- Harriet Goodhue Hosmer
Zenobia in Chains by Harriet Goodhue Hosmer is a Museum favorite, but most visitors do not know the interesting story behind its arrival in the galleries.
The sculpture was originally owned by St. Louisan Wayman Crow, an early patron of Hosmer’s work who knew her through his daughter. Crow helped bring Hosmer to St. Louis in 1850 to attend anatomy classes at a medical college to improve her craft.
In 1881 Crow lent Zenobia in Chains to what was then the St. Louis School and Museum of Fine Arts , which was part of Washington University at the time, for its inaugural exhibition. Crow’s heirs donated Zenobia in Chains to the university after his death in 1885. Although the sculpture was officially part of Washington University’s collection, it was exhibited at the Museum on long-term loan until the early 1940s, when Washington University sold the sculpture.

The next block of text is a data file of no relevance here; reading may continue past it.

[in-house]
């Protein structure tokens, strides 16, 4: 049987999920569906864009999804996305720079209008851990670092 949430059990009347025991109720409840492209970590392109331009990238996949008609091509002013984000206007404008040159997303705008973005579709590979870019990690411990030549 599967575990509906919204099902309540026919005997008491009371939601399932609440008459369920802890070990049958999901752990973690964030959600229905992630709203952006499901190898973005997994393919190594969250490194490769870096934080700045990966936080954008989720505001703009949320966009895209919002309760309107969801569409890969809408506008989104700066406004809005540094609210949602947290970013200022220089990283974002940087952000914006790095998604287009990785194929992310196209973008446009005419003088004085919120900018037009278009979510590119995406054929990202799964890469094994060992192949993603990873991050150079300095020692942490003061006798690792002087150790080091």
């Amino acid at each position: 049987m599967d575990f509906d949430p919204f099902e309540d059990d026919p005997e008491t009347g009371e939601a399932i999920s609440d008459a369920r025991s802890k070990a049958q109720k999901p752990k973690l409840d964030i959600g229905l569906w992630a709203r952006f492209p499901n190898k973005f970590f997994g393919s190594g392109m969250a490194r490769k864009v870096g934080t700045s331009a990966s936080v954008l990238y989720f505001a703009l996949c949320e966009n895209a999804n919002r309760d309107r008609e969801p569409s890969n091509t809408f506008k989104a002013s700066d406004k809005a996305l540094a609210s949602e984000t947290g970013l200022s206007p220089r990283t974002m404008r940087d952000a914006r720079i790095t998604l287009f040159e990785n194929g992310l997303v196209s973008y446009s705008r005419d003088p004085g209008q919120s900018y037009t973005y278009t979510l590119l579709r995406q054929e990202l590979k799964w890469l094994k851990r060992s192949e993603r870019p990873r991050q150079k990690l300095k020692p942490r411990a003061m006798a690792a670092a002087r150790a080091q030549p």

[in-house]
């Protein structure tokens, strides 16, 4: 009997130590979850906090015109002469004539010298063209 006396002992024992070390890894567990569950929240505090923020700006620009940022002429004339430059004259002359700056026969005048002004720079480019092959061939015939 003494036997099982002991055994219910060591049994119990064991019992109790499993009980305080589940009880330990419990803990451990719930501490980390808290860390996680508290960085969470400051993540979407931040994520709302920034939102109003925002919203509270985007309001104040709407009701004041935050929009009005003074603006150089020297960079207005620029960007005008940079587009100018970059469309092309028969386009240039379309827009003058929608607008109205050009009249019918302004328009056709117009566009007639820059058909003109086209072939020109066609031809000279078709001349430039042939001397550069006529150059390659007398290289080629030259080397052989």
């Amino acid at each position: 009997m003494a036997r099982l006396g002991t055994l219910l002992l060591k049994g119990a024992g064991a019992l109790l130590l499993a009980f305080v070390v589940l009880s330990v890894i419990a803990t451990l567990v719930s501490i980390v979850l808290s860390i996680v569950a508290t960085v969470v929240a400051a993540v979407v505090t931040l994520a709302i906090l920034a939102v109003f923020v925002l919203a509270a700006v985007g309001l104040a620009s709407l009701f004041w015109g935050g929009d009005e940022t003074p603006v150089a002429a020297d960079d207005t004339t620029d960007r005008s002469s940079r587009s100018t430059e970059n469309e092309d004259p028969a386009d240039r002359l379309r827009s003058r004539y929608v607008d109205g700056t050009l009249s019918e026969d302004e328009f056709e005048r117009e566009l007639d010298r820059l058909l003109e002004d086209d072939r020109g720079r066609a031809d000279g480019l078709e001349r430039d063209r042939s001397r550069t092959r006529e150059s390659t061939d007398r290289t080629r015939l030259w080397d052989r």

It’s unclear where Zenobia in Chains spent the next few years. By the early 1950s the sculpture was exhibited at the Cherokee Cave and Museum, an unusual tourist attraction on South Broadway. Visitors could tour the natural cave and view art, including sculptures such as Zenobia, and also curiosities such as bones from extinct animals, old coins, costumed dolls, and the Damascus Palace from the 1904 World’s Fair.
Cherokee Cave closed in 1961, and the contents of the museum were sold at auction. A private collector purchased Zenobia in Chains at the sale, and his heirs contacted the Museum in 2008 to see if there was interest in acquiring it. Zenobia then returned to the galleries once more at the Saint Louis Art Museum.
 The Saint Louis Art Museum began as the St. Louis School and Museum of Fine Arts, an independent entity within Washington University.